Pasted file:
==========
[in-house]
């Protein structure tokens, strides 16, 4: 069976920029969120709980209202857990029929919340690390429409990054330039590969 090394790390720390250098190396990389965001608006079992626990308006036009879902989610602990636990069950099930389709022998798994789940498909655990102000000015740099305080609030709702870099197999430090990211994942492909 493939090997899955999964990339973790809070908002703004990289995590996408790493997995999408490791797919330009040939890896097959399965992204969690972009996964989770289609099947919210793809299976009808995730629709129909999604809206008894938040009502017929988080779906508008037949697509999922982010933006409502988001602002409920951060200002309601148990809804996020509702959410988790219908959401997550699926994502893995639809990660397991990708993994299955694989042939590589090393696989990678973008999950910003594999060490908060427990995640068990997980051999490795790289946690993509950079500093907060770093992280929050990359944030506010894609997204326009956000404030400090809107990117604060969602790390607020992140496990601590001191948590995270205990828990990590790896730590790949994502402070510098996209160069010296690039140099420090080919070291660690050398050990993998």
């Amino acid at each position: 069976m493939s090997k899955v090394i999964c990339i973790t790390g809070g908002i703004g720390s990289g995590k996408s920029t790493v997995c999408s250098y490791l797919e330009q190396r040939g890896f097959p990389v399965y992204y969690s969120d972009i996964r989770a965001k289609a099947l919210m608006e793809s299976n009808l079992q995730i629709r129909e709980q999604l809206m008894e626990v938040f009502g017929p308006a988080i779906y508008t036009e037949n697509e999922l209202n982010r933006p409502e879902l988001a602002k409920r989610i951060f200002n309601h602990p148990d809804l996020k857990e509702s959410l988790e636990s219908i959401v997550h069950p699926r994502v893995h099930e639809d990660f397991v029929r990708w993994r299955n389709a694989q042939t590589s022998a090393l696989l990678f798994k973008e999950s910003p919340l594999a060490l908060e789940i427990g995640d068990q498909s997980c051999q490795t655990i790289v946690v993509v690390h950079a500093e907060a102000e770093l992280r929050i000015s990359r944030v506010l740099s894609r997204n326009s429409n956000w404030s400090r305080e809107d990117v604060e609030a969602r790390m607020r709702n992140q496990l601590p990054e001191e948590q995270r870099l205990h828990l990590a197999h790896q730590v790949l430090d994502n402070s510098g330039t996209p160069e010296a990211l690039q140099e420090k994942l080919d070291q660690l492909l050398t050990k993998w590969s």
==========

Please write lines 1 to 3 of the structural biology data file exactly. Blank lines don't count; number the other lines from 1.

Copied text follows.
[in-house]
């Protein structure tokens, strides 16, 4: 069976920029969120709980209202857990029929919340690390429409990054330039590969 090394790390720390250098190396990389965001608006079992626990308006036009879902989610602990636990069950099930389709022998798994789940498909655990102000000015740099305080609030709702870099197999430090990211994942492909 493939090997899955999964990339973790809070908002703004990289995590996408790493997995999408490791797919330009040939890896097959399965992204969690972009996964989770289609099947919210793809299976009808995730629709129909999604809206008894938040009502017929988080779906508008037949697509999922982010933006409502988001602002409920951060200002309601148990809804996020509702959410988790219908959401997550699926994502893995639809990660397991990708993994299955694989042939590589090393696989990678973008999950910003594999060490908060427990995640068990997980051999490795790289946690993509950079500093907060770093992280929050990359944030506010894609997204326009956000404030400090809107990117604060969602790390607020992140496990601590001191948590995270205990828990990590790896730590790949994502402070510098996209160069010296690039140099420090080919070291660690050398050990993998």
């Amino acid at each position: 069976m493939s090997k899955v090394i999964c990339i973790t790390g809070g908002i703004g720390s990289g995590k996408s920029t790493v997995c999408s250098y490791l797919e330009q190396r040939g890896f097959p990389v399965y992204y969690s969120d972009i996964r989770a965001k289609a099947l919210m608006e793809s299976n009808l079992q995730i629709r129909e709980q999604l809206m008894e626990v938040f009502g017929p308006a988080i779906y508008t036009e037949n697509e999922l209202n982010r933006p409502e879902l988001a602002k409920r989610i951060f200002n309601h602990p148990d809804l996020k857990e509702s959410l988790e636990s219908i959401v997550h069950p699926r994502v893995h099930e639809d990660f397991v029929r990708w993994r299955n389709a694989q042939t590589s022998a090393l696989l990678f798994k973008e999950s910003p919340l594999a060490l908060e789940i427990g995640d068990q498909s997980c051999q490795t655990i790289v946690v993509v690390h950079a500093e907060a102000e770093l992280r929050i000015s990359r944030v506010l740099s894609r997204n326009s429409n956000w404030s400090r305080e809107d990117v604060e609030a969602r790390m607020r709702n992140q496990l601590p990054e001191e948590q995270r870099l205990h828990l990590a197999h790896q730590v790949l430090d994502n402070s510098g330039t996209p160069e010296a990211l690039q140099e420090k994942l080919d070291q660690l492909l050398t050990k993998w590969s």